Source: EM Update | Vol. 13, Issue 39; Contributor: Mike Butler | October 5, 2021

p

During her internship with UCOR this past summer, Sierra Generette learned about personal protective equipment for radioactive cleanup work while serving on an engineering team focused on addressing and stabilizing a former research reactor at the Oak Ridge National Laboratory. Now, Generette is UCOR’s full-time lead for environmental justice.

Fresh from a unique internship at Oak Ridge this past summer, Sierra Generette began a new full-time position this week serving as EM cleanup contractor UCOR’s lead on environmental justice matters.

Environmental justice refers to the fair treatment and meaningful involvement of everyone, regardless of race, color, national origin, or income, when it comes to development, implementation, and enforcement of environmental laws and regulations.

Generette initially joined UCOR through a Mentorship for Environmental Scholars (MES) Program internship after completing her bachelor’s degree in May. The MES Program provides opportunities to students from Historically Black Colleges and Universities, like her alma mater North Carolina Agricultural and Technical State University in Greensboro, North Carolina.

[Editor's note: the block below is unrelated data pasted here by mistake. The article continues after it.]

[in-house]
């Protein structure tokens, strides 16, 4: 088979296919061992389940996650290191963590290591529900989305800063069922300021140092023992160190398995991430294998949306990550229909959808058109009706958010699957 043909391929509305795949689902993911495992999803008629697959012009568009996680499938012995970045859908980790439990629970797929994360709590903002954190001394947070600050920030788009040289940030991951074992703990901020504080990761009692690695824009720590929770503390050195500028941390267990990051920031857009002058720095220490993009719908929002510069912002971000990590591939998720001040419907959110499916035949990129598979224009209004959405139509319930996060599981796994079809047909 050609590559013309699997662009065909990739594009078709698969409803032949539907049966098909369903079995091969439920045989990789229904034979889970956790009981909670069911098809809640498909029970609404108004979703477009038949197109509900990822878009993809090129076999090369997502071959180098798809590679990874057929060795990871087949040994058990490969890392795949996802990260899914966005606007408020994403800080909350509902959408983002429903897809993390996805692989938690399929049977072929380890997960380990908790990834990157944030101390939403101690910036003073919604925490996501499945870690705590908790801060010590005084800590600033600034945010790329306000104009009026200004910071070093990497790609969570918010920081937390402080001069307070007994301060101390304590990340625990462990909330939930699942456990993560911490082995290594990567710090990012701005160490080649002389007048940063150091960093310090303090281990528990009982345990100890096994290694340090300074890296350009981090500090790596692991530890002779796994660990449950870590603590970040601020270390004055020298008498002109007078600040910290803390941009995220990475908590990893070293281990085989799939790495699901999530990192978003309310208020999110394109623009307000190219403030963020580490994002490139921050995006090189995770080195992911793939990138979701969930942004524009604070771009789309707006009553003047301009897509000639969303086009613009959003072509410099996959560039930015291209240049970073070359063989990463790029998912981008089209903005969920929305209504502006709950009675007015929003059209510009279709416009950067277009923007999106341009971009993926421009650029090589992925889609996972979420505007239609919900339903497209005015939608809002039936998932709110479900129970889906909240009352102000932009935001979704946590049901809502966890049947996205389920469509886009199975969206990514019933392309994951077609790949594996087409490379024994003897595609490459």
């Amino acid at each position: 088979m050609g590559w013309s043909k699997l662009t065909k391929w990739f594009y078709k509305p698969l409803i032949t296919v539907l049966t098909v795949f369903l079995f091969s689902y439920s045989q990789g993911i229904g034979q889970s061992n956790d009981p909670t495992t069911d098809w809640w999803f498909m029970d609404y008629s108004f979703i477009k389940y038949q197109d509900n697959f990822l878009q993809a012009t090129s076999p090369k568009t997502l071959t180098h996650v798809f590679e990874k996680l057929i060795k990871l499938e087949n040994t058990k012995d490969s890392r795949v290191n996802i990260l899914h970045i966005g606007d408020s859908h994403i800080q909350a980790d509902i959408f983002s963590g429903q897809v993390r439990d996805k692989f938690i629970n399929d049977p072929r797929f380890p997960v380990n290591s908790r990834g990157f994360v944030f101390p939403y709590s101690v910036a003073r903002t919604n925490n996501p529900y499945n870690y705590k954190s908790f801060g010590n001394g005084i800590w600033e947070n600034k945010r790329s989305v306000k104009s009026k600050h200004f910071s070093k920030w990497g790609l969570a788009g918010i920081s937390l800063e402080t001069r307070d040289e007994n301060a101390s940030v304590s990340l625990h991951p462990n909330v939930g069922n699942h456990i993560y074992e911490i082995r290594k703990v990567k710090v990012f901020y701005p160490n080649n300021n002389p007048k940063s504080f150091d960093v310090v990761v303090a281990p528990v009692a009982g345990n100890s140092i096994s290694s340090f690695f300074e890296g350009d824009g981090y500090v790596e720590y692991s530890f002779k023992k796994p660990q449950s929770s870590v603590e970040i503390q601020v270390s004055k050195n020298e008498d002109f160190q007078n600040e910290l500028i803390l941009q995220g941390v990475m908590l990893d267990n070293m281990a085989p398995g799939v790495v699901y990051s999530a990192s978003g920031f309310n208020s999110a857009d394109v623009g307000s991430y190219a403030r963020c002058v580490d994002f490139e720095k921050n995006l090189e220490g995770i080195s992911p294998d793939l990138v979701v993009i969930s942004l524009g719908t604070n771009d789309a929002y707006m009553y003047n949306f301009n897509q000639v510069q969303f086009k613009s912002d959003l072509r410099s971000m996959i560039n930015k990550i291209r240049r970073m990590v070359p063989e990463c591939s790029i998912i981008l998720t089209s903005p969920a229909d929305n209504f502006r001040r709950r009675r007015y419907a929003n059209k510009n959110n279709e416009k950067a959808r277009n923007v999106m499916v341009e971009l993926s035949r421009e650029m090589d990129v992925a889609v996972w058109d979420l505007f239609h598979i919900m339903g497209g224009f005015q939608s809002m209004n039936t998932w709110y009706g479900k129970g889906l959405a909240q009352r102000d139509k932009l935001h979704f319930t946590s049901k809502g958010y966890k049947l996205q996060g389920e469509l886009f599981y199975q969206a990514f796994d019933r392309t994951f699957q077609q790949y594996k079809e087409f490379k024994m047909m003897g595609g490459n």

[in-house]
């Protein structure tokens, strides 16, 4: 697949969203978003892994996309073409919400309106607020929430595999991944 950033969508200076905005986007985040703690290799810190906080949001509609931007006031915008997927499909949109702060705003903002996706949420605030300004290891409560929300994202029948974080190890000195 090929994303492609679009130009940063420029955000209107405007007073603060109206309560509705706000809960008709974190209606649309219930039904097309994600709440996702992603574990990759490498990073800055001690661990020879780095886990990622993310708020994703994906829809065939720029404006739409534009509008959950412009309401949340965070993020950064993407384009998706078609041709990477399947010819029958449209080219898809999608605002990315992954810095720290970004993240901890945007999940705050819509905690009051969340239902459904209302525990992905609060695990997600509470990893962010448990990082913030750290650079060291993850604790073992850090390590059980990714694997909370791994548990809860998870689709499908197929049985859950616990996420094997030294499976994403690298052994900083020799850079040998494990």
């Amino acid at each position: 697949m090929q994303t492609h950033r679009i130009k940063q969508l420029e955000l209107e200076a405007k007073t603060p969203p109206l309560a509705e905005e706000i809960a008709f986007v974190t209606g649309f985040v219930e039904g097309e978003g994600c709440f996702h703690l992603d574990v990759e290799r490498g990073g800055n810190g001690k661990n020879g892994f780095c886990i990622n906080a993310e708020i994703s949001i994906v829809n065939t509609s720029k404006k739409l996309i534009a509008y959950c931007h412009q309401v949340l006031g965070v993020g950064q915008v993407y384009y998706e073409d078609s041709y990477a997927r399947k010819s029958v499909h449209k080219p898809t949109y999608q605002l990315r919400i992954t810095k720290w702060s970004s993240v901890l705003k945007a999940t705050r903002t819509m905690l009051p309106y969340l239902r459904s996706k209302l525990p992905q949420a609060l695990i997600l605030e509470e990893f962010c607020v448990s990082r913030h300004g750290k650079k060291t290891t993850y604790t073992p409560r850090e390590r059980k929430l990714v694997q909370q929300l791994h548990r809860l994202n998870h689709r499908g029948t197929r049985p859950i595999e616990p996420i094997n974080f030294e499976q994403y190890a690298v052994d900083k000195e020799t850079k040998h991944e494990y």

With a degree in environmental science and certifications in waste management, Generette first took on an internship assignment as part of an engineering team focused on stabilizing a former research reactor at Oak Ridge National Laboratory. However, discussions with leadership revealed her strong interest in environmental justice.

“Sierra’s passion for environmental justice came through loud and clear during her two-month internship,” Ken Rueter, UCOR president and CEO, said. “Her knowledge and enthusiasm for the topic attracted management’s attention and convinced us that she was right for the job of helping to ensure our alignment with the Administration and DOE’s goals related to environmental justice.”

Oak Ridge leadership asked Generette to review the current approach on several ongoing projects and provide her perspective. She returned after quickly reading hundreds of pages of technical data and provided a concise, insightful summary of potential approaches and improvements.

Generette’s work on the review led to greater responsibilities, including a presentation about those topics to leadership from EM and the U.S. Environmental Protection Agency.

“Our goal is to ensure that people within the minority or low-income population are safe and protected and not burdened by environmental insults,” Generette said. “When there are environmental concerns, the public should be made aware and have a voice. I see my job as being a bridge between UCOR and the public, particularly the minority community.”

With cleanup advancing across Oak Ridge, EM wants to ensure the entire community benefits from its work. Generette’s addition to the team ensures that always remains in focus.

“Including more minorities in our workforce encourages innovation and fresh thinking in our approach to environmental cleanup,” Generette said.